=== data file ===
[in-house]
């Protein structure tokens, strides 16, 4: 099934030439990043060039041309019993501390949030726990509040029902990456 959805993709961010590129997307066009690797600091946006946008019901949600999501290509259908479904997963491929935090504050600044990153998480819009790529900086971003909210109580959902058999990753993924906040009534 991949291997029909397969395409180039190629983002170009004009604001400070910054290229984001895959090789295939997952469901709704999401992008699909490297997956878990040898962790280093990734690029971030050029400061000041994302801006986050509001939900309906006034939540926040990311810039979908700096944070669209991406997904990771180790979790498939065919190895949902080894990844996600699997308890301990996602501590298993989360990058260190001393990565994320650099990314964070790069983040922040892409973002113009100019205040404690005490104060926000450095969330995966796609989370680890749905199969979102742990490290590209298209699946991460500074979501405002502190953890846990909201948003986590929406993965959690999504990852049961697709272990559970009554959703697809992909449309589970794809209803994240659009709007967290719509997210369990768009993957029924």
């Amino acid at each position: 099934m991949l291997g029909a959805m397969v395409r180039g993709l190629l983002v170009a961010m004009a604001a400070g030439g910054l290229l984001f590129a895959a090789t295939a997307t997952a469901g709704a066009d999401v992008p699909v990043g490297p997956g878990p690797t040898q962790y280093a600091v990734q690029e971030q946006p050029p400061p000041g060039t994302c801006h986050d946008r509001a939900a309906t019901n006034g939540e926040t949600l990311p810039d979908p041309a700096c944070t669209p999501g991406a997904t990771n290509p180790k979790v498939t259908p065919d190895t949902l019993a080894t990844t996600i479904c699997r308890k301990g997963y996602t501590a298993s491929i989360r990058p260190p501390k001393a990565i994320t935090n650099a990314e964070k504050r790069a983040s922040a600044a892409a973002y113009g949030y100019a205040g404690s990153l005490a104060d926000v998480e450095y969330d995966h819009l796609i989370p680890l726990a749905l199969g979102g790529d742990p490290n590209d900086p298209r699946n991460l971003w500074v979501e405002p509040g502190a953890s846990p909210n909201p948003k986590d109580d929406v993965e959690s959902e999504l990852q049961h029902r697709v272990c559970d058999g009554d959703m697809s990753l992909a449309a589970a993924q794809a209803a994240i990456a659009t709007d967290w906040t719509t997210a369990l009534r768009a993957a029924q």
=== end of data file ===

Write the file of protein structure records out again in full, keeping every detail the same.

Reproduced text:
[in-house]
């Protein structure tokens, strides 16, 4: 099934030439990043060039041309019993501390949030726990509040029902990456 959805993709961010590129997307066009690797600091946006946008019901949600999501290509259908479904997963491929935090504050600044990153998480819009790529900086971003909210109580959902058999990753993924906040009534 991949291997029909397969395409180039190629983002170009004009604001400070910054290229984001895959090789295939997952469901709704999401992008699909490297997956878990040898962790280093990734690029971030050029400061000041994302801006986050509001939900309906006034939540926040990311810039979908700096944070669209991406997904990771180790979790498939065919190895949902080894990844996600699997308890301990996602501590298993989360990058260190001393990565994320650099990314964070790069983040922040892409973002113009100019205040404690005490104060926000450095969330995966796609989370680890749905199969979102742990490290590209298209699946991460500074979501405002502190953890846990909201948003986590929406993965959690999504990852049961697709272990559970009554959703697809992909449309589970794809209803994240659009709007967290719509997210369990768009993957029924």
């Amino acid at each position: 099934m991949l291997g029909a959805m397969v395409r180039g993709l190629l983002v170009a961010m004009a604001a400070g030439g910054l290229l984001f590129a895959a090789t295939a997307t997952a469901g709704a066009d999401v992008p699909v990043g490297p997956g878990p690797t040898q962790y280093a600091v990734q690029e971030q946006p050029p400061p000041g060039t994302c801006h986050d946008r509001a939900a309906t019901n006034g939540e926040t949600l990311p810039d979908p041309a700096c944070t669209p999501g991406a997904t990771n290509p180790k979790v498939t259908p065919d190895t949902l019993a080894t990844t996600i479904c699997r308890k301990g997963y996602t501590a298993s491929i989360r990058p260190p501390k001393a990565i994320t935090n650099a990314e964070k504050r790069a983040s922040a600044a892409a973002y113009g949030y100019a205040g404690s990153l005490a104060d926000v998480e450095y969330d995966h819009l796609i989370p680890l726990a749905l199969g979102g790529d742990p490290n590209d900086p298209r699946n991460l971003w500074v979501e405002p509040g502190a953890s846990p909210n909201p948003k986590d109580d929406v993965e959690s959902e999504l990852q049961h029902r697709v272990c559970d058999g009554d959703m697809s990753l992909a449309a589970a993924q794809a209803a994240i990456a659009t709007d967290w906040t719509t997210a369990l009534r768009a993957a029924q």